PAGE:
My revised list — common reactions to a stressful event can include:

Shock and disbelief

Feeling powerless

(Short and/or long term immune system responses) headaches, back pains, and stomach problems

Sadness and depression (depression is an anxiety response)


Apathy and emotional numbing (dissociation, depersonalization, derealization)

(Denial – distortion or loss of memory)


Fear and anxiety about the future

(Over or under reaction to stimuli – hyper- or hypo-startle response)

Sleep difficulties

Nightmares and reoccurring thoughts about the event (left-right brain cannot process trauma information while awake or during dream sleep — ambidextrous  and left handed people at higher risk)

Difficulty concentrating

Difficulty making decisions

(Difficulty assessing meaning and prioritizing)

Loss of appetite (or increase)

(For children – disturbance in play activities)

(Difficulty with social interactions)

(Inability to use words to describe the experience)


I cannot read information such as what is presented at the end of the post from any ‘ordinary’ perspective.  The list presented as “common reactions to a stressful event” describes the kind of traumatic stress reactions that are built into the growing body-brains of severely abused infants and young children.  On some level, these reactions have become our norm.  When additional traumas occur in our later adult lives all of these pre-existing traumatic reactions become stimulated and activated.  We are, therefore, at highest risk for having serious reactions to later traumas in our lives.

I hate having to write about these things.  I hate having to even think about them.  I hate it that my body knows far more than my conscious mind ever will about the reality of what the challenges of trauma can do to us.

Professionals call a reaction to trauma disordered when these reactions do not dissipate after a reasonable period of time goes by after a trauma has happened.  For those of us whose body-brain was built during trauma, we have never had the luxury of having a body-brain that does not include trauma reactions in its makeup.  We cannot return to a pre-trauma condition because we never had one in the first place.

That makes any childhood trauma survivor more vulnerable to post trauma stress disorders.  Personally, I don’t like the use of the word ‘disorder’ and would prefer a recognition that what happens to us after trauma exposure is as natural a reaction as what happens to us as the trauma occurs.  If our reaction is exaggerated or extended, there is a reason for this happening.  Until this fact, coupled with a complete recognition of how early infant-child abuse and trauma alter the developing body-brain from the start is recognized and respected, I do believe the word ‘disorder’ must be used carefully in trauma response considerations.  What ‘they’ see as ‘disordered’ is a different kind of ordering for the entire body-brain from the ground up, from the beginning of life onward for those who have survived severe infant-childhood traumas

Whatever words are used to describe the continued suffering from ongoing reactions to traumas, the long term effects are very real and can be debilitating in regard to quality of life and general well-being.  Adaptations in the body-brain of early trauma survivors means that we react to trauma differently than ‘ordinary’ people do.  We were ‘reordered’ and our ongoing processing of information reflects that condition in our body-brain.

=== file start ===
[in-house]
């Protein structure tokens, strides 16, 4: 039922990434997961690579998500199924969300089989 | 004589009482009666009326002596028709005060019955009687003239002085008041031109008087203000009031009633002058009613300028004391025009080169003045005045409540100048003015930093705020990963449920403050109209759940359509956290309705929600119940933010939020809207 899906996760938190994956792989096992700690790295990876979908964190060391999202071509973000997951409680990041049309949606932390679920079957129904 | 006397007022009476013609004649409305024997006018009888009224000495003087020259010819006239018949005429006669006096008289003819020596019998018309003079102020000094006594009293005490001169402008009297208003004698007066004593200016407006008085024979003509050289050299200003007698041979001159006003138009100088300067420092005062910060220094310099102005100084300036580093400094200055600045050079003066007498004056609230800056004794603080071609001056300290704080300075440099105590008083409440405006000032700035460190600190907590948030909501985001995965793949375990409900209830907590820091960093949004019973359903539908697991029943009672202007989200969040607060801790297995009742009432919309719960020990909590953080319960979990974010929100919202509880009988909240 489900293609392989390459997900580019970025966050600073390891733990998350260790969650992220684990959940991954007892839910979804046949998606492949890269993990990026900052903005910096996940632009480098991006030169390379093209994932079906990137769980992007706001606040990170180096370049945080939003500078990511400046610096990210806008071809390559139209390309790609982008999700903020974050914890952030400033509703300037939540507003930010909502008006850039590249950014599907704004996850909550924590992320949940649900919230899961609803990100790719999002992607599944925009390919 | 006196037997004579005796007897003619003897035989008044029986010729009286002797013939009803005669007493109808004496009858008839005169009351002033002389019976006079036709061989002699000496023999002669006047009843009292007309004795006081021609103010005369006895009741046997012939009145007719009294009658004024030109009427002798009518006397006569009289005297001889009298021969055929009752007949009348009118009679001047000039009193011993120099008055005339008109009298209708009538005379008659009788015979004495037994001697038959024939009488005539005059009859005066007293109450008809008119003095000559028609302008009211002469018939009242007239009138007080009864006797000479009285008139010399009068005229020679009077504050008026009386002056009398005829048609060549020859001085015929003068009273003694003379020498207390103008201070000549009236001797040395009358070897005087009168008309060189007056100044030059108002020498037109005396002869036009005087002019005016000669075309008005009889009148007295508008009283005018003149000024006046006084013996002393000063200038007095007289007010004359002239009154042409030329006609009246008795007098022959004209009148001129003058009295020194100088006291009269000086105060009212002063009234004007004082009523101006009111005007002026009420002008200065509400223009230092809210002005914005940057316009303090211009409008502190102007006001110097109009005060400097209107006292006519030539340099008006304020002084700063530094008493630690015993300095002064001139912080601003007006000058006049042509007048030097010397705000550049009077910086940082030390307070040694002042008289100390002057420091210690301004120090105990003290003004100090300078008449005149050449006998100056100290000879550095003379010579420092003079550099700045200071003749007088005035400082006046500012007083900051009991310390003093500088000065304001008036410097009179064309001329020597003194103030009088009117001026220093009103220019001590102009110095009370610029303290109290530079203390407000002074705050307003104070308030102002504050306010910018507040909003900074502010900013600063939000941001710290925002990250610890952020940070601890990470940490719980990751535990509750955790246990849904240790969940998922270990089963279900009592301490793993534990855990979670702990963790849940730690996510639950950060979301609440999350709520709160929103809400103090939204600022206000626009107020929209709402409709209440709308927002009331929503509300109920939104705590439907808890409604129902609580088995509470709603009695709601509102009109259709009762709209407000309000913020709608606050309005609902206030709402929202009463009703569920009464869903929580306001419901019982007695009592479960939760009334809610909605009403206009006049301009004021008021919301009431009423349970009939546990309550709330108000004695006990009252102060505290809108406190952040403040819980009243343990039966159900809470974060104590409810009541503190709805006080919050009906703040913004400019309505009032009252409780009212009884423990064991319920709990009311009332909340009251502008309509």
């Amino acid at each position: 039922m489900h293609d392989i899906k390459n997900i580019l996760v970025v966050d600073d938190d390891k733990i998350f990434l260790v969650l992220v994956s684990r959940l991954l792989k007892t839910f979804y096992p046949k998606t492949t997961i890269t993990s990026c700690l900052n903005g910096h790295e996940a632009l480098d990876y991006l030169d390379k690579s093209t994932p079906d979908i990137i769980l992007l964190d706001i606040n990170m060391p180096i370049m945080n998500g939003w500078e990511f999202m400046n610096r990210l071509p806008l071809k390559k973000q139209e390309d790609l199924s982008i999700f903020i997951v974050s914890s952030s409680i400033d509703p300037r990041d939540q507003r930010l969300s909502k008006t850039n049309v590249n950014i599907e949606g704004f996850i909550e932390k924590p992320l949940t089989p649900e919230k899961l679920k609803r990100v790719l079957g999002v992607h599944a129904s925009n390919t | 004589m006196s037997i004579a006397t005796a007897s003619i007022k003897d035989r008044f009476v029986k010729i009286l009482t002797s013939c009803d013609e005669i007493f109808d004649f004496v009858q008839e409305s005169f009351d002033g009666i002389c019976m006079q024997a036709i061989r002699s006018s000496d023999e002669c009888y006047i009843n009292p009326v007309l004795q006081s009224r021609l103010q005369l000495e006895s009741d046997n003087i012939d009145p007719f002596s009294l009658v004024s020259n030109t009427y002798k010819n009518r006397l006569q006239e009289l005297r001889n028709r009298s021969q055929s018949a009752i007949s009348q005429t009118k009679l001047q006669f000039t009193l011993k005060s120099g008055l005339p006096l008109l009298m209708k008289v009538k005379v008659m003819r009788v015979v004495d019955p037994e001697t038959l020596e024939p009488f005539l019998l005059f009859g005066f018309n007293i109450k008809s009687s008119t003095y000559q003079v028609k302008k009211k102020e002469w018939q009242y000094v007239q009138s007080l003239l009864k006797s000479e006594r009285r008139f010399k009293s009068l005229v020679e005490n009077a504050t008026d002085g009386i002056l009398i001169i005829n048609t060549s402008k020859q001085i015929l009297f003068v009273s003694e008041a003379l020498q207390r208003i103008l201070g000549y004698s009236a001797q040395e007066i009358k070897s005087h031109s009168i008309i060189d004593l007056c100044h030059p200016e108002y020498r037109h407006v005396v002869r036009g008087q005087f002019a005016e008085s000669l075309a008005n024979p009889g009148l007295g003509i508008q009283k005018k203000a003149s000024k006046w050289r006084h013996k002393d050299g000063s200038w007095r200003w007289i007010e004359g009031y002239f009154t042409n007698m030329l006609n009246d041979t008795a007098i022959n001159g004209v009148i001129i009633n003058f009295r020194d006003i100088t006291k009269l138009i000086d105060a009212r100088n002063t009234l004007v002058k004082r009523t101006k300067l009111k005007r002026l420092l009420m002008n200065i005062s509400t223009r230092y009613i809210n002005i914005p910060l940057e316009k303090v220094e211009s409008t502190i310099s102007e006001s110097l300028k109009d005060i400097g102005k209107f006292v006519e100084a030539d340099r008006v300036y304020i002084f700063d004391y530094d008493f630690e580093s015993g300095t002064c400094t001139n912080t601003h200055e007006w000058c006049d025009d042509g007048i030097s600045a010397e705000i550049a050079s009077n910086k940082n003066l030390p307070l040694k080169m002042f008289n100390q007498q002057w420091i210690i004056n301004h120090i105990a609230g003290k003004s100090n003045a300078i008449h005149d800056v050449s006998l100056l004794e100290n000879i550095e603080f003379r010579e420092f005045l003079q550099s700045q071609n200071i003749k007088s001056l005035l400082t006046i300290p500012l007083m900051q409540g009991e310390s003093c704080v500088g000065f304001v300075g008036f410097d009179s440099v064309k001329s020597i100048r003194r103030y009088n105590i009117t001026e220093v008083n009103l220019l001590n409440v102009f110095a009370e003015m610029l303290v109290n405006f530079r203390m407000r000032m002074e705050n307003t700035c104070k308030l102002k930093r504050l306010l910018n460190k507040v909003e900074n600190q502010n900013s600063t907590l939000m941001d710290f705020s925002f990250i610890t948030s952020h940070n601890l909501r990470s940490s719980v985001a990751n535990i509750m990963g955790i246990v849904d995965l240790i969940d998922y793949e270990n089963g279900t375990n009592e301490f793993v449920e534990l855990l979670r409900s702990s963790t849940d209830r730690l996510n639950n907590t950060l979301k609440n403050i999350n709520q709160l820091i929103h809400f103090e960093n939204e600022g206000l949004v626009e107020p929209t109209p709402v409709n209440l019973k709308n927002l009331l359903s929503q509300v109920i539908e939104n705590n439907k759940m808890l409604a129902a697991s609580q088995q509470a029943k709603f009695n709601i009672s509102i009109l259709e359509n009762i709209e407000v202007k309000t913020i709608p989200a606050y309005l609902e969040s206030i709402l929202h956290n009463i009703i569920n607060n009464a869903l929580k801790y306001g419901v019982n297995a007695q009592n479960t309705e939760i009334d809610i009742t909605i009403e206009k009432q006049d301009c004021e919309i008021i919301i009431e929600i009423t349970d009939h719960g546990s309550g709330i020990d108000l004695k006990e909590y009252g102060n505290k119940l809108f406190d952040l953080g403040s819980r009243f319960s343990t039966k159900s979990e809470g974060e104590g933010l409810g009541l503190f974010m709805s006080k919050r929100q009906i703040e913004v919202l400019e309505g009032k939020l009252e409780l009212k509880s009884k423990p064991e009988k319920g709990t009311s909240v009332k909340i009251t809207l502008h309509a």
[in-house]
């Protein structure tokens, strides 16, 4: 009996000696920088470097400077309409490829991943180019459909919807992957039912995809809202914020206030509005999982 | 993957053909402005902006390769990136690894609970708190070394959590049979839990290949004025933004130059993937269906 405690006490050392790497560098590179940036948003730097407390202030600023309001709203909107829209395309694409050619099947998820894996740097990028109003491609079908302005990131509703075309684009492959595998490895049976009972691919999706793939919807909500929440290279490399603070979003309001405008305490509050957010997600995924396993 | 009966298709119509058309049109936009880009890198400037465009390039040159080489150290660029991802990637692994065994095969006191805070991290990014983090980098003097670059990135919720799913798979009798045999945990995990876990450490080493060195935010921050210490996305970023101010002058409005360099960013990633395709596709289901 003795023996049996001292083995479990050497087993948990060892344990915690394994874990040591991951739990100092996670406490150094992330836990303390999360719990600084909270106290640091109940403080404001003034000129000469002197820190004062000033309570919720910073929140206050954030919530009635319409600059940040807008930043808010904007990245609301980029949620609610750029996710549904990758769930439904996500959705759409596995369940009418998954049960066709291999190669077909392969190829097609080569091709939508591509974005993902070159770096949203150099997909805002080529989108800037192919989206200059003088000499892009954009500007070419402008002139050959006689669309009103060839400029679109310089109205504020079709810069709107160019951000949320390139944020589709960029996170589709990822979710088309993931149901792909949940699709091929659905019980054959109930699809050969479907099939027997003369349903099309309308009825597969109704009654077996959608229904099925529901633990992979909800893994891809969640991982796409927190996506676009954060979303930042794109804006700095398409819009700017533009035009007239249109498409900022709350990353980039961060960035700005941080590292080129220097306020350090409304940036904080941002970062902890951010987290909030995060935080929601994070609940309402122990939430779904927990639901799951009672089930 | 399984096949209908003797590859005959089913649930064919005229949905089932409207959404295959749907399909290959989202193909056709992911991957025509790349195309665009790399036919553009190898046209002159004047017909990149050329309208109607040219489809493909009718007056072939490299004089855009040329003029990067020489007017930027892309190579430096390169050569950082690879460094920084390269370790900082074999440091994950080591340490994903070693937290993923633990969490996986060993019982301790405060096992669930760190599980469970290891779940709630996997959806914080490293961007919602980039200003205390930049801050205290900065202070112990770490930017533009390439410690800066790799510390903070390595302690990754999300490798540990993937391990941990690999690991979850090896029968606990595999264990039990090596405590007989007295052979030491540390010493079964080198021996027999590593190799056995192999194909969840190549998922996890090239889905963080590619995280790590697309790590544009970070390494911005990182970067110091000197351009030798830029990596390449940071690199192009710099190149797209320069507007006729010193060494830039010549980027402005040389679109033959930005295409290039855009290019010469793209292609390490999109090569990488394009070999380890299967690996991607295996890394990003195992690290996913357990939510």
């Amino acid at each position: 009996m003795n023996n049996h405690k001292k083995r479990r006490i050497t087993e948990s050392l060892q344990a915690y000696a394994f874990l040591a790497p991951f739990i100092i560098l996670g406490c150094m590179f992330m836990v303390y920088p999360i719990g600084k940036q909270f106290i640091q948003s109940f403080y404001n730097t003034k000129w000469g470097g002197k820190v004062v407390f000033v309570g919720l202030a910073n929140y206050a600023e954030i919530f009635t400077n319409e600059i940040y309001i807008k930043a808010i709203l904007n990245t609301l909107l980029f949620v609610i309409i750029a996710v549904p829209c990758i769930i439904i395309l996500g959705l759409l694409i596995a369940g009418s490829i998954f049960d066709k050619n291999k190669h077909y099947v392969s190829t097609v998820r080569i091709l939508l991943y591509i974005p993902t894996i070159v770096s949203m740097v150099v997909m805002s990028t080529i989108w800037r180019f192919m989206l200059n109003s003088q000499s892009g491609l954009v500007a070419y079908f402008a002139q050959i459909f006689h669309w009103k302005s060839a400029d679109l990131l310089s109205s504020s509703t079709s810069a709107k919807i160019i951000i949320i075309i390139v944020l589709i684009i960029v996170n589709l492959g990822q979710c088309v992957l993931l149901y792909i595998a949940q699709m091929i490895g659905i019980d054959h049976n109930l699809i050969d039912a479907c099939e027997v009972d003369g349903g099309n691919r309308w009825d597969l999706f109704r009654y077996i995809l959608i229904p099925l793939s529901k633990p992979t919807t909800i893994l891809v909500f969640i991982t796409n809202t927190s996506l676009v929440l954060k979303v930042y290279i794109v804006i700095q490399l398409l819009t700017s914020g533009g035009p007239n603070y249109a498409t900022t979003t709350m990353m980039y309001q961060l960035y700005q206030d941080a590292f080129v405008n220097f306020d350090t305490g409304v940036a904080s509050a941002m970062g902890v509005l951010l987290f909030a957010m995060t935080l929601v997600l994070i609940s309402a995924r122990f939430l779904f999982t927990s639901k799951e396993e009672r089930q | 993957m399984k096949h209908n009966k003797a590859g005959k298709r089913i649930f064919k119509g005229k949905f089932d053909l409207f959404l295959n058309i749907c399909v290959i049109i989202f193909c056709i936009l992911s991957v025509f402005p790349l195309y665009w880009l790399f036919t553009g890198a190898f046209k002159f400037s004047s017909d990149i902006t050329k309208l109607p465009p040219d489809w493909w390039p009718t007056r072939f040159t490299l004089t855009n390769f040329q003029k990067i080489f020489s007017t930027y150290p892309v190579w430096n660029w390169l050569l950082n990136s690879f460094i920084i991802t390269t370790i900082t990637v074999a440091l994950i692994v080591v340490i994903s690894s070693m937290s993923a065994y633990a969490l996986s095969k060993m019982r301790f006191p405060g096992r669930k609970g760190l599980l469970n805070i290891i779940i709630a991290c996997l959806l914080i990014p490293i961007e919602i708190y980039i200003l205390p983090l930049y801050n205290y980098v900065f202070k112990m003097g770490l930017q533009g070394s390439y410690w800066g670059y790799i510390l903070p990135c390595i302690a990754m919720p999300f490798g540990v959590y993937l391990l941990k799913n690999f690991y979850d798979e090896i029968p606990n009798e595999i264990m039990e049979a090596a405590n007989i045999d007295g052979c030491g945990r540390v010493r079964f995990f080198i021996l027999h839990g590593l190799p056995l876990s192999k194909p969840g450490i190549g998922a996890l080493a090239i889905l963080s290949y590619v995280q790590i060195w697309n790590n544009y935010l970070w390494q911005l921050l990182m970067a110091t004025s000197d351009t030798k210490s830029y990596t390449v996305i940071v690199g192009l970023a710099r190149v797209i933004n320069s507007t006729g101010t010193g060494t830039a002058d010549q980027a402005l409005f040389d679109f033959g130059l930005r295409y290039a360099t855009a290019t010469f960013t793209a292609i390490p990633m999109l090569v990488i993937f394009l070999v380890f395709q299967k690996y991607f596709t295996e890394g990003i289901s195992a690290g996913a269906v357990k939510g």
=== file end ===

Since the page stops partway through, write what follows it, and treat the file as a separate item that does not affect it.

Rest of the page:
To call us ‘disordered’ is to call us flawed.  We are different, not flawed.



Prevent Child Abuse New York Blog

Dealing with a Traumatic EventPosted: 14 Nov 2009 01:26 PM PSTIn the wake of the tragic events at Fort Hood November 5, 2009, it’s important to remember that when traumatic incidents occur, the Center for Disease Control’s Injury Center can assist by providing information that can help people cope and recover. Sometimes after experiencing a traumatic event, including personal or environmental disasters, or being threatened with an assault, people have a strong and lingering reaction to stress. When the symptoms of stress last too long, it can cause people to feel overwhelmed and have an effect on their ability to cope.Common reactions to a stressful event can include:
Disbelief and shock
Fear and anxiety about the future
Difficulty making decisions
Apathy and emotional numbing
Loss of appetite
Nightmares and reoccurring thoughts about the event
Increased use of alcohol and drugs
Sadness and depression
Feeling powerless
Sleep difficulties
Headaches, back pains, and stomach problems
Difficulty concentratingFor more information, tips on how to handle a traumatic experience, or to read this full article please visit: http://www.cdc.gov/Features/HandlingStress/ or http://www2c.cdc.gov/podcasts/player.asp?f=5256



  1. Thank you for writing “these things” as much as you would rather not. There are so many healing thoughts and ideas in what you write.

    I love the list of reactions to traumatic events – especially your version. About 90% of that list describes me to a “T.” And most of those things I’ve blamed myself for instead of realizing that my mind and body were formed by the intense abuse and that it’s not a question of “getting over it” and “doing better.” My mind was formed in trauma and those reactions helped me to survive then. They aren’t real helpful these days, but my mind and body don’t know any other way of being. Maybe by not blaming myself for the way I deal with the world I can use the energy I put toward that to find some work-arounds.

    • Yes — and I find myself trying to honor how I am in the world rather than condemning those differences. I am so glad you are reading, and posting comments! Thanks!

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